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Biological soil crusts

In many of the world's drier areas extensive carpets of lichens, bryophytes and cyanobacteria play important ecological roles. Such carpets are called biological soil crusts and one of their major functions is erosion control. In many dry parts of the world where there is no human disturbance and no overstocking of grazing animals, biological soil crusts can form very extensive, close to continuous, carpets on the soil and can be the dominant or only photosynthesizers. Consequently such crusts are the dominant or only primary producers on which other organisms depend. Both lichens and bryophytes commonly have root-like structures (but not true roots) to anchor themselves to the soil. In lichens they are called rhizines and in bryophytes they are called rhizoids. The small book listed in the reference button gives an excellent introduction to these soil crusts, with photographs of many of the crust-forming species found in Australia.

This scene shows a biological soil crust in which the yellowish thalli of Fulgensia cranfieldii are growing with green bryophytes and here is a closer view. Most obvious in this photo are many pale thalli of the genus Xanthoparmelia that are growing on the ground near Renmark in South Australia and here are close views of the thalli of two soil inhabiting Xanthoparmelias - Xanthoparmelia arapilensis and Xanthoparmelia versicolor . Psora decipiens is a cosmopolitan soil crust lichen and is found in many drier parts of Australia. The squamulose thalli are up to about a half centimetre in diameter, orange-brown when moist but with a somewhat hoary coating when dry . The black apothecia are up to a millimetre or so in diameter and this photo shows them on the margins of a number of thalli, though the dark soil and the abundant sand grains can make it hard to see them. A few other examples of soil crust lichens are Placidium squamulosum the thalli of which are similar in size to those of Psora decipiens, though a little darker; Heppia despreauxii and species of Peltula , some with very dark thalli.

In many dry areas rainfall is typically infrequent but when it does rain it may pour torrentially with tremendous force. Such a downpour, hitting bare soil, would quickly churn up the ground and erode the land. A lichen or bryophyte carpet can greatly reduce or even negate the erosive potential of a massive downpour. In the first instance the biological crust takes the brunt of the falling raindrops and absorbs much of the impact. Moreover, the biological soil crust will absorb and retain a lot of water, though in a heavy downpour much water will still spread out. However, a healthy and diverse crust gives the soil an irregularly raised and roughened surface which slows the flow of water. Those surface irregularities also mean that, in an extensive crust, there is an abundance of tiny depressions. While each depression may be quite small, a great amount of water can be trapped by an extensive crust. By slowing or trapping the flow, healthy crusts give the water more time in which to infiltrate the underlying soil and also gives any suspended soil particles a greater chance of settling out from the water. The precise rate of water infiltration into the soil in any particular area will depend on the make-up of the soil crusts in that area and the nature of the underlying soil. For example, soils with a high clay content typically have a low infiltration rate, regardless of the presence or absence of an overlying crust. Crusts that are rough and irregular, rather than flat, lead to a higher infiltration rate. That is understandable, since a rough surface provides more obstacles to water flow and more opportunities for pooling.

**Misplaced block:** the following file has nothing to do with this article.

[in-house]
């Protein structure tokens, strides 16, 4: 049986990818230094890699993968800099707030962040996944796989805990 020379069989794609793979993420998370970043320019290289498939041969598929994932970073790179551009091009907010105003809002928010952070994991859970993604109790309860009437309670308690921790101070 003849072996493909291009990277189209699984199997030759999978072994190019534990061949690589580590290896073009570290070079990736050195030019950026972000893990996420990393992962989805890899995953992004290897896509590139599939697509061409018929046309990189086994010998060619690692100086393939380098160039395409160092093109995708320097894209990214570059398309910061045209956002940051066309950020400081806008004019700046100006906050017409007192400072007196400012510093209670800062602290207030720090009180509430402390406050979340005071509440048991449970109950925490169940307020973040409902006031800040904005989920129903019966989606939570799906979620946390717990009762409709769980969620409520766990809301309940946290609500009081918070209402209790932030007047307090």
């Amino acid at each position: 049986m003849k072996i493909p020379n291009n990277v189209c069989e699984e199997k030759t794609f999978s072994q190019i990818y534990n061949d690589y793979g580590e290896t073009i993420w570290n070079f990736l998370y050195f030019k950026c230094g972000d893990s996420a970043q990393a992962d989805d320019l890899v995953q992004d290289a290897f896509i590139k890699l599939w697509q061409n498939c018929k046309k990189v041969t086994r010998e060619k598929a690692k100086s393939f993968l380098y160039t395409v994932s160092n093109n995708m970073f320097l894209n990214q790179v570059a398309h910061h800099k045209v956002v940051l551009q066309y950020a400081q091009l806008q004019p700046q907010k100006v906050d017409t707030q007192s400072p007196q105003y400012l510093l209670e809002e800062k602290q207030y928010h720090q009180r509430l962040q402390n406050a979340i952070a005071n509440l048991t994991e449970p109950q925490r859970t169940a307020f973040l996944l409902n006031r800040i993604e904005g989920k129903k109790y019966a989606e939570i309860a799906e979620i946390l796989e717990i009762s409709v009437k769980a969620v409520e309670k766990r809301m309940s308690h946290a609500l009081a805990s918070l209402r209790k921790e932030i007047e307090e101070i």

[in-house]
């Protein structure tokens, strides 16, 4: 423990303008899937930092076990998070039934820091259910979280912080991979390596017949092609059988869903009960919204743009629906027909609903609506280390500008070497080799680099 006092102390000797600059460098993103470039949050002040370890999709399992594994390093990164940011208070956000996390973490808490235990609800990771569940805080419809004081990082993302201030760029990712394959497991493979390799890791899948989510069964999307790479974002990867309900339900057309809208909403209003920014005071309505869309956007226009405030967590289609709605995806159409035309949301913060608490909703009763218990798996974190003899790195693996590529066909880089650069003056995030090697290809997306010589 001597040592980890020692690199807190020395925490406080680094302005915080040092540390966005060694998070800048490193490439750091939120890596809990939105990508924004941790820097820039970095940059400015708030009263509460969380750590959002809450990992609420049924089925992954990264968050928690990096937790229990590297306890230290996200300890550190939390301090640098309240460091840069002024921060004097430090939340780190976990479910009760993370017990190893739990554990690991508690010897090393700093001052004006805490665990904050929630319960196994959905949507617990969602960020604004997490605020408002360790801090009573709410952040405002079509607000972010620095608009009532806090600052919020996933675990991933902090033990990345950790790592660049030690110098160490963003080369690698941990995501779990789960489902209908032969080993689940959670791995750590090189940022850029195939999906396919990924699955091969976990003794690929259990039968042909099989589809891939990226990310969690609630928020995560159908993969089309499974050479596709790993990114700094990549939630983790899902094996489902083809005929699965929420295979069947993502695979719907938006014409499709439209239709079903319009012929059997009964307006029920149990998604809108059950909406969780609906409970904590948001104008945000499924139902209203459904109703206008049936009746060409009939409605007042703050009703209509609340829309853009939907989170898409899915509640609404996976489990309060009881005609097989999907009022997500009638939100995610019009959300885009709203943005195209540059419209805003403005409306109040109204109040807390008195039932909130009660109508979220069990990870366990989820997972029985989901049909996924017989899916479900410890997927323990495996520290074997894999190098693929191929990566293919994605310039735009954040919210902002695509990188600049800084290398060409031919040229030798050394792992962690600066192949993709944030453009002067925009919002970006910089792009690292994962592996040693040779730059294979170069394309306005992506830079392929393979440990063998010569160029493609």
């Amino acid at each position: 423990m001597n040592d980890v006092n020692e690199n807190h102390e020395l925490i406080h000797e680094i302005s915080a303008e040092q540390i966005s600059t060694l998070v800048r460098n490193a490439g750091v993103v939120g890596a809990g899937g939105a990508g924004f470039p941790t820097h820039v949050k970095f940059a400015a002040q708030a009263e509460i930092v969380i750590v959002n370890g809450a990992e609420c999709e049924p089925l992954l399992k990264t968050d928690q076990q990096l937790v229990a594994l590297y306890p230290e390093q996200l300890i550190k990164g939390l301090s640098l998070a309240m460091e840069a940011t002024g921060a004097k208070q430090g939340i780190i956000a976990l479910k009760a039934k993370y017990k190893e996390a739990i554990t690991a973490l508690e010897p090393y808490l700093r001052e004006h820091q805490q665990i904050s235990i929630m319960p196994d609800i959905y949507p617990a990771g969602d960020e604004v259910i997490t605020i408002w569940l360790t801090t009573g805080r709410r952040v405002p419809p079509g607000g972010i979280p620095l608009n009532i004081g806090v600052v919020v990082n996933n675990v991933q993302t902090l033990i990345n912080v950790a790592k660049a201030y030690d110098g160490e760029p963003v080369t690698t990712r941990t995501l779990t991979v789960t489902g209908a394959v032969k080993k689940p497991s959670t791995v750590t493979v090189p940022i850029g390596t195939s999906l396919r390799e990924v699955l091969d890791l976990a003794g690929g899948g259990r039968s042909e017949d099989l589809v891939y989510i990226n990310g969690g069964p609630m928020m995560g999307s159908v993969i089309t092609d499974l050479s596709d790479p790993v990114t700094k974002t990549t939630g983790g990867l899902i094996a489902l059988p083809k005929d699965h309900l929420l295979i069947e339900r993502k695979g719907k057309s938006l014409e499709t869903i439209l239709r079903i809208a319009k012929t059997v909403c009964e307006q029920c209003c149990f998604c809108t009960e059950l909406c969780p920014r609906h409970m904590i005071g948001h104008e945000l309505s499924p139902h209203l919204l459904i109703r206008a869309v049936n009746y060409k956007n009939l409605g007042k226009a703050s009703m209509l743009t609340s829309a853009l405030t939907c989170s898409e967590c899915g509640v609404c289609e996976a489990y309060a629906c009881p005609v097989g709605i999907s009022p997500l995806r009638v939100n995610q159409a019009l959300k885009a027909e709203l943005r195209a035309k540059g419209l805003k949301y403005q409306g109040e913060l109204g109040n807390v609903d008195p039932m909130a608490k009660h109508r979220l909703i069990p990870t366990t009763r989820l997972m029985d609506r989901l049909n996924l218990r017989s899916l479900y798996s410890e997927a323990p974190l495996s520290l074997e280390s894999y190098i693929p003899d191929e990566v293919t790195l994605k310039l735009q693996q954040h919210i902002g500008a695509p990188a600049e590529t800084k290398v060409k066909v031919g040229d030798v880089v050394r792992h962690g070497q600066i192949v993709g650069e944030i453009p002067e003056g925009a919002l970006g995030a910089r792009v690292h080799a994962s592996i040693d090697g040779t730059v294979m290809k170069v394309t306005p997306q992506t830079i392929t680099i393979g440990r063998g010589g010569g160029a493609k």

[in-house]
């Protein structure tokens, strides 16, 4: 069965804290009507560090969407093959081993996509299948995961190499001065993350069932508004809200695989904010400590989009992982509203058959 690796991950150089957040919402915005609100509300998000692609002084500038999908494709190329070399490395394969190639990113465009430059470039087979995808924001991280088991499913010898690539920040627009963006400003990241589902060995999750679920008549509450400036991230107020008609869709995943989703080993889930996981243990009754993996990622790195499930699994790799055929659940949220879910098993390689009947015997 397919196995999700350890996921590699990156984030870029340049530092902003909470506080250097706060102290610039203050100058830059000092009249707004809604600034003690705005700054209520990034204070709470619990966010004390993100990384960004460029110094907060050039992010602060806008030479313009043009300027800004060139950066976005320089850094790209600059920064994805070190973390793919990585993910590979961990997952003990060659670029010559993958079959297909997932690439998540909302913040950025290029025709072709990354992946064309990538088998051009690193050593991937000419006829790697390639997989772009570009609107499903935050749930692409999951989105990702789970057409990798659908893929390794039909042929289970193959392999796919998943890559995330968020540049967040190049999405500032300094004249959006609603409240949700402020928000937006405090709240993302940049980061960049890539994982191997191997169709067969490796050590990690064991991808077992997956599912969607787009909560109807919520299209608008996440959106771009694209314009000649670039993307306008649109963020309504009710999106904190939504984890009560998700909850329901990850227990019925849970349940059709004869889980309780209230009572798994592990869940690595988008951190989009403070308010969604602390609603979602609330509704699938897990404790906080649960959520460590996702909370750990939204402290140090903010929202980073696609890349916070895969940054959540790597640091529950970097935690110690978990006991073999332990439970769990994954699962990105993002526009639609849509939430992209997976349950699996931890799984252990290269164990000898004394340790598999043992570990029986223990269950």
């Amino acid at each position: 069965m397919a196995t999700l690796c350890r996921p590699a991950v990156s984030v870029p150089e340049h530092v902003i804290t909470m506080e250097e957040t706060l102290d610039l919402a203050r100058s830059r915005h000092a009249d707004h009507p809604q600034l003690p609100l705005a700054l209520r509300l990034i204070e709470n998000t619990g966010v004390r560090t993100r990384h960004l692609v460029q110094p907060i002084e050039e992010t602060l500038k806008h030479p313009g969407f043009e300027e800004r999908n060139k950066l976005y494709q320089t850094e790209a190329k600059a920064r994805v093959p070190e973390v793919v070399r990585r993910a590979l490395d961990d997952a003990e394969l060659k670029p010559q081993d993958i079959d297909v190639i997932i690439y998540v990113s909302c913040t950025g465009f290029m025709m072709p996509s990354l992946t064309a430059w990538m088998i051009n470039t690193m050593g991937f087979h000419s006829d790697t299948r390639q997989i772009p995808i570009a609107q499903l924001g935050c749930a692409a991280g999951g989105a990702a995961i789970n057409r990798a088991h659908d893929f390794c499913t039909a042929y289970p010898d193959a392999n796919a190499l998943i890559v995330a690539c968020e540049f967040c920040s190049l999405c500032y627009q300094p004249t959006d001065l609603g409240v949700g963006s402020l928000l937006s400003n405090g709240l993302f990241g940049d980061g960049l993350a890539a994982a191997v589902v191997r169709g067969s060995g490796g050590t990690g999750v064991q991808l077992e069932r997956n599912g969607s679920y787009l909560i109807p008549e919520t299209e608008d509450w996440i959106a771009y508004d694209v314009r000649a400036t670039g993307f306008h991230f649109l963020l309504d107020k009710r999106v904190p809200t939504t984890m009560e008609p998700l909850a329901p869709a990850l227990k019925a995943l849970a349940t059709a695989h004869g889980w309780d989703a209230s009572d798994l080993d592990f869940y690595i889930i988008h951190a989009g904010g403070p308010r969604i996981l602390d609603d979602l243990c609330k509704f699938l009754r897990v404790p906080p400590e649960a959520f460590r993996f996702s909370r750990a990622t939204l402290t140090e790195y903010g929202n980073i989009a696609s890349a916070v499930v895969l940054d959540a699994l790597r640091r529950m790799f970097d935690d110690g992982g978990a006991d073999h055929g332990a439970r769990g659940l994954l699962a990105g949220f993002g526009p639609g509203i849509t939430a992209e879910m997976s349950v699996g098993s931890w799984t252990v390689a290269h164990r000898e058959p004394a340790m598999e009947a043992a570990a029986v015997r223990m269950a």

The following pair of photographs (which can be enlarged) show how dramatically some of the biological soil crust organisms react to water. The photographs depict an artificial set-up, in that these specimens were not all growing in the one, small area. However, they were all collected from the dry western half of New South Wales. The photo on the left shows the scene when dry and the photo on the right shows the same scene wet. The response to water was quite rapid. It took only a minute or two for the transformation.